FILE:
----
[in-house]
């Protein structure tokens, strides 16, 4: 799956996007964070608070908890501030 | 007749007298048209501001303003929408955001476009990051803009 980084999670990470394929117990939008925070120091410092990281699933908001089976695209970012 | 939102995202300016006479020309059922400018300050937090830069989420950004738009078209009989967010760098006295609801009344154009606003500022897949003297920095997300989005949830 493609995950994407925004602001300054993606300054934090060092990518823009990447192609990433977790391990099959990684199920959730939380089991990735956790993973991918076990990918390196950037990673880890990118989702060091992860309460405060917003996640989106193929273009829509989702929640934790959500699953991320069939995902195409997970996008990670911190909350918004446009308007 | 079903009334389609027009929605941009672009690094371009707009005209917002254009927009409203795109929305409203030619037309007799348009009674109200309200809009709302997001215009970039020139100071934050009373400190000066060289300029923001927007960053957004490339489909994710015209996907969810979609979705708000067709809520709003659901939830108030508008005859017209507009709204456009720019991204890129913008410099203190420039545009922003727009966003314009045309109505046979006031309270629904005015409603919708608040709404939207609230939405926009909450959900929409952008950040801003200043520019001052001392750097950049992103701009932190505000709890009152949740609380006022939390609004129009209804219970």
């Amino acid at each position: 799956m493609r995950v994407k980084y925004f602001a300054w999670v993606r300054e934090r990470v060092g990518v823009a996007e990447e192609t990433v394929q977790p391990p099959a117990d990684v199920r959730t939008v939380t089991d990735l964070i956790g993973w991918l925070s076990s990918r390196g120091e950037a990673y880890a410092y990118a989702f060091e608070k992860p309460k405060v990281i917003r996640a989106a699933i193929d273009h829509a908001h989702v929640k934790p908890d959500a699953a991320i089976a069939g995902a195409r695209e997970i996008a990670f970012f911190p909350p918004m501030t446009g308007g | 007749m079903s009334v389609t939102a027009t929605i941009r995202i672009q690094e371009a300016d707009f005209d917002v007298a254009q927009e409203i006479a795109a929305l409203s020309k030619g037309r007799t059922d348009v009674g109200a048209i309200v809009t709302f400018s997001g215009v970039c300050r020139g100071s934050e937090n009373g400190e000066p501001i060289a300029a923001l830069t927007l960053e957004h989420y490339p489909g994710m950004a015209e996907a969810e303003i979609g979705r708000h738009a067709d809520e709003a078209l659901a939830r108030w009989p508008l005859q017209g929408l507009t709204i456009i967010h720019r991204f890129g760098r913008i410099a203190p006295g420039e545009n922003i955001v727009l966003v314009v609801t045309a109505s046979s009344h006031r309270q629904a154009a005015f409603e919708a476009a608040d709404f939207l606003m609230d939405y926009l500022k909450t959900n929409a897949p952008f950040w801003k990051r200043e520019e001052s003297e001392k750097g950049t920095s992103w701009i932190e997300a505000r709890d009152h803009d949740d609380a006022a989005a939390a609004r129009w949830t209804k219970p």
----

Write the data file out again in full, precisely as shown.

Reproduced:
[in-house]
């Protein structure tokens, strides 16, 4: 799956996007964070608070908890501030 | 007749007298048209501001303003929408955001476009990051803009 980084999670990470394929117990939008925070120091410092990281699933908001089976695209970012 | 939102995202300016006479020309059922400018300050937090830069989420950004738009078209009989967010760098006295609801009344154009606003500022897949003297920095997300989005949830 493609995950994407925004602001300054993606300054934090060092990518823009990447192609990433977790391990099959990684199920959730939380089991990735956790993973991918076990990918390196950037990673880890990118989702060091992860309460405060917003996640989106193929273009829509989702929640934790959500699953991320069939995902195409997970996008990670911190909350918004446009308007 | 079903009334389609027009929605941009672009690094371009707009005209917002254009927009409203795109929305409203030619037309007799348009009674109200309200809009709302997001215009970039020139100071934050009373400190000066060289300029923001927007960053957004490339489909994710015209996907969810979609979705708000067709809520709003659901939830108030508008005859017209507009709204456009720019991204890129913008410099203190420039545009922003727009966003314009045309109505046979006031309270629904005015409603919708608040709404939207609230939405926009909450959900929409952008950040801003200043520019001052001392750097950049992103701009932190505000709890009152949740609380006022939390609004129009209804219970």
């Amino acid at each position: 799956m493609r995950v994407k980084y925004f602001a300054w999670v993606r300054e934090r990470v060092g990518v823009a996007e990447e192609t990433v394929q977790p391990p099959a117990d990684v199920r959730t939008v939380t089991d990735l964070i956790g993973w991918l925070s076990s990918r390196g120091e950037a990673y880890a410092y990118a989702f060091e608070k992860p309460k405060v990281i917003r996640a989106a699933i193929d273009h829509a908001h989702v929640k934790p908890d959500a699953a991320i089976a069939g995902a195409r695209e997970i996008a990670f970012f911190p909350p918004m501030t446009g308007g | 007749m079903s009334v389609t939102a027009t929605i941009r995202i672009q690094e371009a300016d707009f005209d917002v007298a254009q927009e409203i006479a795109a929305l409203s020309k030619g037309r007799t059922d348009v009674g109200a048209i309200v809009t709302f400018s997001g215009v970039c300050r020139g100071s934050e937090n009373g400190e000066p501001i060289a300029a923001l830069t927007l960053e957004h989420y490339p489909g994710m950004a015209e996907a969810e303003i979609g979705r708000h738009a067709d809520e709003a078209l659901a939830r108030w009989p508008l005859q017209g929408l507009t709204i456009i967010h720019r991204f890129g760098r913008i410099a203190p006295g420039e545009n922003i955001v727009l966003v314009v609801t045309a109505s046979s009344h006031r309270q629904a154009a005015f409603e919708a476009a608040d709404f939207l606003m609230d939405y926009l500022k909450t959900n929409a897949p952008f950040w801003k990051r200043e520019e001052s003297e001392k750097g950049t920095s992103w701009i932190e997300a505000r709890d009152h803009d949740d609380a006022a989005a939390a609004r129009w949830t209804k219970p």